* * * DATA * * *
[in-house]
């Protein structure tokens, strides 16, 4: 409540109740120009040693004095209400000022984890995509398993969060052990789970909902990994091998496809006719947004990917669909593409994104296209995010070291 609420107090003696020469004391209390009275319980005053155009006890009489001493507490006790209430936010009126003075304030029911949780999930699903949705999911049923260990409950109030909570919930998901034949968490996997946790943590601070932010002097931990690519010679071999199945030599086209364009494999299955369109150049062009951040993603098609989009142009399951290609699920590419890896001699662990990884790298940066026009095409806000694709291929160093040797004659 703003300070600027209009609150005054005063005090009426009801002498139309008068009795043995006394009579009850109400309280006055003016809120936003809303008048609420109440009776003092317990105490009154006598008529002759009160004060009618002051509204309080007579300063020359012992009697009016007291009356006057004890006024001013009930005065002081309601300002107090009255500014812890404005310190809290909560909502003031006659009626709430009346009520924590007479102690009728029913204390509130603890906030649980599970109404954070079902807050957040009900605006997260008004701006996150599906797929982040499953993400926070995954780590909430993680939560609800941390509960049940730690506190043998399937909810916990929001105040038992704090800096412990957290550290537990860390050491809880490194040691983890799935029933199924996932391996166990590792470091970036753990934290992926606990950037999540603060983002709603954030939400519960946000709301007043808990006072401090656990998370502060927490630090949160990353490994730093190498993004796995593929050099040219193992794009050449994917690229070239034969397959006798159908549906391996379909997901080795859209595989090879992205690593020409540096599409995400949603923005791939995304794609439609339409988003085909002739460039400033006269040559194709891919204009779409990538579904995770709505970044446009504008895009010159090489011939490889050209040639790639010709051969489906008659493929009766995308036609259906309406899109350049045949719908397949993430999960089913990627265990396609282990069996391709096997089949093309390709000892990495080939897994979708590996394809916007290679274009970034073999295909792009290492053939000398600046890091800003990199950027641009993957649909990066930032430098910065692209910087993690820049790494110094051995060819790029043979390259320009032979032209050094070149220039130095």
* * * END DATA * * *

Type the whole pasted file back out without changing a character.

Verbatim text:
[in-house]
């Protein structure tokens, strides 16, 4: 409540109740120009040693004095209400000022984890995509398993969060052990789970909902990994091998496809006719947004990917669909593409994104296209995010070291 609420107090003696020469004391209390009275319980005053155009006890009489001493507490006790209430936010009126003075304030029911949780999930699903949705999911049923260990409950109030909570919930998901034949968490996997946790943590601070932010002097931990690519010679071999199945030599086209364009494999299955369109150049062009951040993603098609989009142009399951290609699920590419890896001699662990990884790298940066026009095409806000694709291929160093040797004659 703003300070600027209009609150005054005063005090009426009801002498139309008068009795043995006394009579009850109400309280006055003016809120936003809303008048609420109440009776003092317990105490009154006598008529002759009160004060009618002051509204309080007579300063020359012992009697009016007291009356006057004890006024001013009930005065002081309601300002107090009255500014812890404005310190809290909560909502003031006659009626709430009346009520924590007479102690009728029913204390509130603890906030649980599970109404954070079902807050957040009900605006997260008004701006996150599906797929982040499953993400926070995954780590909430993680939560609800941390509960049940730690506190043998399937909810916990929001105040038992704090800096412990957290550290537990860390050491809880490194040691983890799935029933199924996932391996166990590792470091970036753990934290992926606990950037999540603060983002709603954030939400519960946000709301007043808990006072401090656990998370502060927490630090949160990353490994730093190498993004796995593929050099040219193992794009050449994917690229070239034969397959006798159908549906391996379909997901080795859209595989090879992205690593020409540096599409995400949603923005791939995304794609439609339409988003085909002739460039400033006269040559194709891919204009779409990538579904995770709505970044446009504008895009010159090489011939490889050209040639790639010709051969489906008659493929009766995308036609259906309406899109350049045949719908397949993430999960089913990627265990396609282990069996391709096997089949093309390709000892990495080939897994979708590996394809916007290679274009970034073999295909792009290492053939000398600046890091800003990199950027641009993957649909990066930032430098910065692209910087993690820049790494110094051995060819790029043979390259320009032979032209050094070149220039130095």